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If you’re near a computer on Wednesday, be prepared as it marks the global deployment of Bing; Microsoft’s new search engine.  Global deployment as in the style & ambitions of Blofeld, Drax and Stromberg?  Let’s hope not.  Bing was unveiled last week, although quite how you unveil a search engine is anyone’s guess; some canapés, a drum roll and then you pull off the sheet to reveal….an invisible computer program?!

Apparently, Microsoft wants to attract a few more computer users to its latest search engine (did anyone actually use Live Search…come on, own up, it’s OK) and away from Google (other search engines are available).  On the basis that googling has become an accepted phrase, synonymous with ‘to search for on the internet’ you have to say that Microsoft has its work cut out, although you have to admire their ambition; not only is Bing a ‘decision engine’ but it is – and we quote  – “a search experience and consumer brand”.

Is that like driving around the M25, anti-clockwise from junctions 16 to 10 on a Friday afternoon, is an experience?  As for consumer brand, we’d suggest that Microsoft is already a pretty dominant consumer brand and that adding Bing as a sub-brand could perhaps be more brand dilutive than accretive.   Is the name en hommage to Bing Crosby or a marketing ploy to the yoof market, who want to ‘pimp up’ their PC but don’t know how to spell bling?!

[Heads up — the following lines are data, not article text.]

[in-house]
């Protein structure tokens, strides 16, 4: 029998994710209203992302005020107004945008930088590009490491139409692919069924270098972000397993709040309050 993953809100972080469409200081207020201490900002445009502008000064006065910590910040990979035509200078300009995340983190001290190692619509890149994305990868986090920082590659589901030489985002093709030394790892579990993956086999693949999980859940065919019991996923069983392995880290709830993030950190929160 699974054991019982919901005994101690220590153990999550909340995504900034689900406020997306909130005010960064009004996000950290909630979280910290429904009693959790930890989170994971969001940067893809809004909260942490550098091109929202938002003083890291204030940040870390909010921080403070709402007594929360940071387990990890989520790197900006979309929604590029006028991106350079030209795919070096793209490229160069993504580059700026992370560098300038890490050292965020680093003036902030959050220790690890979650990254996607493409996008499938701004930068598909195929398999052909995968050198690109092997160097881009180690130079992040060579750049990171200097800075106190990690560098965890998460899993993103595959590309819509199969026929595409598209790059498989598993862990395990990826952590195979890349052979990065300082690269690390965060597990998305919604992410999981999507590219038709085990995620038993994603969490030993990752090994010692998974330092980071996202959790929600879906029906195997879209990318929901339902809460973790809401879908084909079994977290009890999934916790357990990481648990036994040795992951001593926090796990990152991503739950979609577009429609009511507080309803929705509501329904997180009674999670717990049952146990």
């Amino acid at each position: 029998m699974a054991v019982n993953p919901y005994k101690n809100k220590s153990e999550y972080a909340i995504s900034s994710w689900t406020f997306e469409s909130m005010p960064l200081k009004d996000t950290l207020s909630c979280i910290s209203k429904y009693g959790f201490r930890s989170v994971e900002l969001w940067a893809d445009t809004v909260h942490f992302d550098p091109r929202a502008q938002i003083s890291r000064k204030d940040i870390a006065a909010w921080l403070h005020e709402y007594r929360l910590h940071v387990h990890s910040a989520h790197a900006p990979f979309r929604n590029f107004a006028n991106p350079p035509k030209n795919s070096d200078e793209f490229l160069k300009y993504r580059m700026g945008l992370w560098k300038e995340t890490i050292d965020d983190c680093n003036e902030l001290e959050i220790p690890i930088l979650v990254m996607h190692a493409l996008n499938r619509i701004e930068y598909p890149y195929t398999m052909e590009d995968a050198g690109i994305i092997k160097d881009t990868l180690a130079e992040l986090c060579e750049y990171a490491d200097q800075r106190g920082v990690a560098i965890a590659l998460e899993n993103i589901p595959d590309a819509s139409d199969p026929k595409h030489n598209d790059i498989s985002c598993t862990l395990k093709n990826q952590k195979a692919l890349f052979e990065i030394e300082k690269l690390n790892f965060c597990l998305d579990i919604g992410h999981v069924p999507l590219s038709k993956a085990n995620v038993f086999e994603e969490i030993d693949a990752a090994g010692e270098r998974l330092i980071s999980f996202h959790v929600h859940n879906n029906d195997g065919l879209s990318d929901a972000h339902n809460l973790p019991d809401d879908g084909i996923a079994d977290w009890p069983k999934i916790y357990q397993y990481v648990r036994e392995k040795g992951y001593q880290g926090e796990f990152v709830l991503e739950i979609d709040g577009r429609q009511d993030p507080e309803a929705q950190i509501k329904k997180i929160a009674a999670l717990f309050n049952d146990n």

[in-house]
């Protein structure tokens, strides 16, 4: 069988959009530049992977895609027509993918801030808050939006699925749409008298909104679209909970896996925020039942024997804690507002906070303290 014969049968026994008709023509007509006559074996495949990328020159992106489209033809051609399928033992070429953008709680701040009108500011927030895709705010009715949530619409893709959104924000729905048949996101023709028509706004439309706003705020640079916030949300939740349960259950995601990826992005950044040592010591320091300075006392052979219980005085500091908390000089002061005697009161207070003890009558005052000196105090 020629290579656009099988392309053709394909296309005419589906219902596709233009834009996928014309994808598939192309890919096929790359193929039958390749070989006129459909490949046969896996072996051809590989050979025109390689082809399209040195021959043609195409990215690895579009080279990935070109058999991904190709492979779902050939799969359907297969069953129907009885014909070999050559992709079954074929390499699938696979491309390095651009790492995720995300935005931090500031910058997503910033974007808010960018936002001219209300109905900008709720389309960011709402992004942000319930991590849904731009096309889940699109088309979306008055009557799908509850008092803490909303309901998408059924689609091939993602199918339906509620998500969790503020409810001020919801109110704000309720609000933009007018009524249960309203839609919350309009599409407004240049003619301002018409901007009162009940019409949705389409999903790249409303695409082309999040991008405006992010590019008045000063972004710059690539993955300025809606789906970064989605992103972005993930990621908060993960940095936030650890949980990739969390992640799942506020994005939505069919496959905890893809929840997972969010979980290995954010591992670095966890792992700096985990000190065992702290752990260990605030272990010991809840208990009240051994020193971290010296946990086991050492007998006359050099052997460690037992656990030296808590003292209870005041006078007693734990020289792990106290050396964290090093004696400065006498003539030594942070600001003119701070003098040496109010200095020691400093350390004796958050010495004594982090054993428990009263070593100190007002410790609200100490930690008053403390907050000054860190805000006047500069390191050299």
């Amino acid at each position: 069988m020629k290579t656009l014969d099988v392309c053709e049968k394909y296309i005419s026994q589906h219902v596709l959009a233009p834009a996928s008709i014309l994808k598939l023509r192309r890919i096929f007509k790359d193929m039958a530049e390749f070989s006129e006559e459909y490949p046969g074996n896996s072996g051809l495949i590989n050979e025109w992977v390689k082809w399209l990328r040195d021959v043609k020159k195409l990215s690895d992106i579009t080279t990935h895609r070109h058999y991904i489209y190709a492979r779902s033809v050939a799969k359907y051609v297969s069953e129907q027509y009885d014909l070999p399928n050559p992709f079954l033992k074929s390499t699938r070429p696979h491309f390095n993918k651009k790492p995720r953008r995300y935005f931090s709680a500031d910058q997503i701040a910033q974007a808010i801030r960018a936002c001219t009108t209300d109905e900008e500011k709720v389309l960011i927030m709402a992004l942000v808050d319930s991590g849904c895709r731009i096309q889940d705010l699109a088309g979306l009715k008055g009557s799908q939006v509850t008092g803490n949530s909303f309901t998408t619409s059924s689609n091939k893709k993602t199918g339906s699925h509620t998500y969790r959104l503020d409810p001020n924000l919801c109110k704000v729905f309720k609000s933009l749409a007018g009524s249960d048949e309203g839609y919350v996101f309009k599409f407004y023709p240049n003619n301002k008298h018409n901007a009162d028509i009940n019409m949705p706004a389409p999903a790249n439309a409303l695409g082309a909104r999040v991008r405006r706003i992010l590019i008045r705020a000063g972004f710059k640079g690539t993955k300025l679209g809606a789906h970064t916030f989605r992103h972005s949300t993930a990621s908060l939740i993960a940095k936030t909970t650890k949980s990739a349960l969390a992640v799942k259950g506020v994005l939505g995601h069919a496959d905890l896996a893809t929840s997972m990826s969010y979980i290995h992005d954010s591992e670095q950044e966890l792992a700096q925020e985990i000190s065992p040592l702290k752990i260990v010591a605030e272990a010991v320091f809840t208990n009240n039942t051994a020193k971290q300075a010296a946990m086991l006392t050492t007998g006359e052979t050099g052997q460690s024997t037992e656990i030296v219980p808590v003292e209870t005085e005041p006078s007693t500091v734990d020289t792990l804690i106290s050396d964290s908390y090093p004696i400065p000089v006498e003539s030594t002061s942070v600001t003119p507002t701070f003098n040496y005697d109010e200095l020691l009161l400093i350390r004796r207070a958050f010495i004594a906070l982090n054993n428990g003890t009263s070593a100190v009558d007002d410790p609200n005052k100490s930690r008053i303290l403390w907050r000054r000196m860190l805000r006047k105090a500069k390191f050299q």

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What we think is interesting about Bing is its functionality as a decision engine and its move into the world of the semantic web and artificial intelligence.  Many of you will have heard of WolframAlpha, another search engine (or more accurately an answer engine) that uses intuitive processes to pick up upon linguistics and human emotions in search requests.  Granted, it is still in its infancy as “Wolfram|Alpha isn’t sure what to do with your input” does seem to be the answer to many questions posed; although I thought that typing ‘Spacemonkey cadet’ was a perfectly simple question.

The semantic web is interesting as it is an evolution of existing technology and an attempt to lift the internet from pure functionality to a level that is more aligned with the characteristics, emotions and value of the user.  We think that it also demonstrates the need for the internet to evolve, as the expectations and demands of users increase.

Last week, a Russian group bought a 2% stake in Facebook for $200million, which makes it worth about $10billion.  That’s down around 50% from its value when Microsoft bought a 1.6% stake back in 2007.    Presumably at some point Facebook will a) make a profit and b) have a purpose but perhaps it’s a hint that the ‘social networking’ phase of the internet is starting to evolve into the ‘semantic web’ phase.